TICKLING THE IVORIES – Marilyn Armstrong

FOWC with Fandango — Ivory

Way back when … No, wait. Let’s take that from the top.

WAY back when I was halfway between toddler and kindergarten, it was discovered that I had some kind of musical ability. My brother was taking piano lessons, but I could play them and he couldn’t. Turned out, he was tone-deaf. All he wanted was a ball, a bat, and lemme outta this house!

Through the wood glider

So he got the ball and bat and I got the piano lessons. Tickling the ivories, it was called because back then, piano keys were made of ivory. Or had been. By the time I got my grand piano — a 14th birthday gift from mom — they were hard plastic. Steinway didn’t want any more dead elephants on their conscience.

I got pretty good at tickling those ivories, but not good enough to be a serious performer. The truth was, I didn’t really want to be a musician. I was going to write great novels and be famous, live alone in a house on a cliff in Maine overlooking the Atlantic Ocean.

And look how close I’ve come?

WHO ARE YOU AND WHY ARE YOU CALLING ME? – Marilyn Armstrong

Fandango’s Provocative Question #46

From Fandango:

“I was watching “Jimmy Kimmel Live” last week and he and his sidekick, Guillermo, paid a visit to the New Yorker magazine in an effort to get a cartoon published in the magazine. Neither was successful, but Jimmy came up with this cartoon, which serves as the inspiration for this week’s provocative question:
CDAE46BB-E23E-40BF-BDB9-14331575A5F4The cartoon shows a picture of a young man sitting in a jail cell with headphones on. He’s busy using his smartphone when the prison guard apparently advises the guy in the cell that he’s entitled to a phone call. The guy then asks the guard, “What’s a phone call?”

So here’s the question:

Question of the week #47

I grew up before mobile phones — or at least before mobile phones became popular and common. Garry and I were among the earliest users of cell phones. Garry was always out in the field and he really needed a phone. Even back then … the early 1990s … there weren’t many functioning payphones. Most of the booths had broken or entirely missing phones.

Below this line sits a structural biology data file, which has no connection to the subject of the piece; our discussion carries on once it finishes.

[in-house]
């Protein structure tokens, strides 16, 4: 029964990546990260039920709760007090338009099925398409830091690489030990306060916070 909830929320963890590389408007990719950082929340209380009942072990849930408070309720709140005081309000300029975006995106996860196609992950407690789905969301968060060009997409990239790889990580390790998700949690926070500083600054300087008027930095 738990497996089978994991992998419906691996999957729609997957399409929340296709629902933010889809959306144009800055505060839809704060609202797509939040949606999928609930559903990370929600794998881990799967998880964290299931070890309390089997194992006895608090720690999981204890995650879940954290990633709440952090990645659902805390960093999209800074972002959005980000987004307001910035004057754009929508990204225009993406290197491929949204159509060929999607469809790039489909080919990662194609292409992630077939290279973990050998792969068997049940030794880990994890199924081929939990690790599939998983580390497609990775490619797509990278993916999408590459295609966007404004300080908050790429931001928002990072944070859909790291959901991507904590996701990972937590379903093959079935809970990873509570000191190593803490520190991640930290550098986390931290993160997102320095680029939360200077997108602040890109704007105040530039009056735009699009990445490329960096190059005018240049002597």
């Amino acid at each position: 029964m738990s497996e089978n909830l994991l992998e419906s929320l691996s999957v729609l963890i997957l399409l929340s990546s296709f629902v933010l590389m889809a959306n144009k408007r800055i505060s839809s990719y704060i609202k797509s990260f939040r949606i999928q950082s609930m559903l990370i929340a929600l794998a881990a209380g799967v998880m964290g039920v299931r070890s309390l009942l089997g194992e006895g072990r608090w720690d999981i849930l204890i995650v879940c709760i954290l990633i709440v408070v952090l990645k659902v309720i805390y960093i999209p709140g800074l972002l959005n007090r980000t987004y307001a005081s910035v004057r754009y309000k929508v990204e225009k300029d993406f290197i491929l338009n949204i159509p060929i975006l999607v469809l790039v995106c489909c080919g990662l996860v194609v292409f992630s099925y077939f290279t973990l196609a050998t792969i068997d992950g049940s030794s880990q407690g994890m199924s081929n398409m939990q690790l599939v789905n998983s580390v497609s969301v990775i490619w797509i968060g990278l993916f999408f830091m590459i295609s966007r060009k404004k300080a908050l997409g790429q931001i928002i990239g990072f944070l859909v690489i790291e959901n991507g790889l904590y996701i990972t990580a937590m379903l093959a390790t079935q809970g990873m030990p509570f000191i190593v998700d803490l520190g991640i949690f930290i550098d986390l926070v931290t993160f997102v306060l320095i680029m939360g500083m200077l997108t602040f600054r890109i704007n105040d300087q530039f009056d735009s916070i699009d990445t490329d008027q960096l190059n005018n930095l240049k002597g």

The first phone I bought for Garry was the size of a brick and weighed at least as much and possibly more. On the other hand, that phone could connect with anyone anywhere. It was very much like the big “field phones” the telephone technicians used.

One day, the Blackberry came out and for years that was our phone. Garry loved his Blackberry. It had good sound and he could actually hear when he used it … and he could read (and send) email. I had a phone too, which was good because I was always looking for a job and I needed to find a quiet corner to set up interviews. Sometimes the phone WAS the interview.

Texting hadn’t arrived yet and phones were not miniature computers. They were small, portable telephones that also had email and calendar. Which was what I needed.

And the granddaddy of them all:

The standard black dial telephone

But how do I feel about taking on the phone? There was a time when the phone rang and I knew it was a friend. Or someone who wanted to talk to a parent, a brother, a husband, even your child.  But now? The phone is nothing but a noisy, device large used to try to scam you out of money or steal your personal information. It’s rarely fun.

I have three or four people — close family and dear friends — to whom I enjoy talking. Otherwise, I’d rather use email. The joy of email for me is its wonderful silence. My cell is always dining and ringing and jingling and binging and bonging. It never stops updating so as soon as you think you know how it works, they decide it needs to be fixed. When it is actually broken and needs to be fixed? That’s a wholly different story and usually costs you money.

With the exception of good friends and family, I don’t want to use the phone. I have to beat myself up to actually make a phone call, even if it’s important. Email is great because I can ignore it until I feel like doing something about it. I never learned to text, probably because that would mean I’d have to leave my phone on and people would actually CALL me. I don’t want them to call me. I’m very happy to not have something ringing all the time.

The thing I don’t understand about mobile phones is that they never shut up. They are always making some kind of noise. It’s like being on an electronic leash: you are never out of touch. It’s why when people ask if I have a smartphone, I say “no.” I do have one. I just don’t use it any more than I have to … and I do NOT give out the phone number.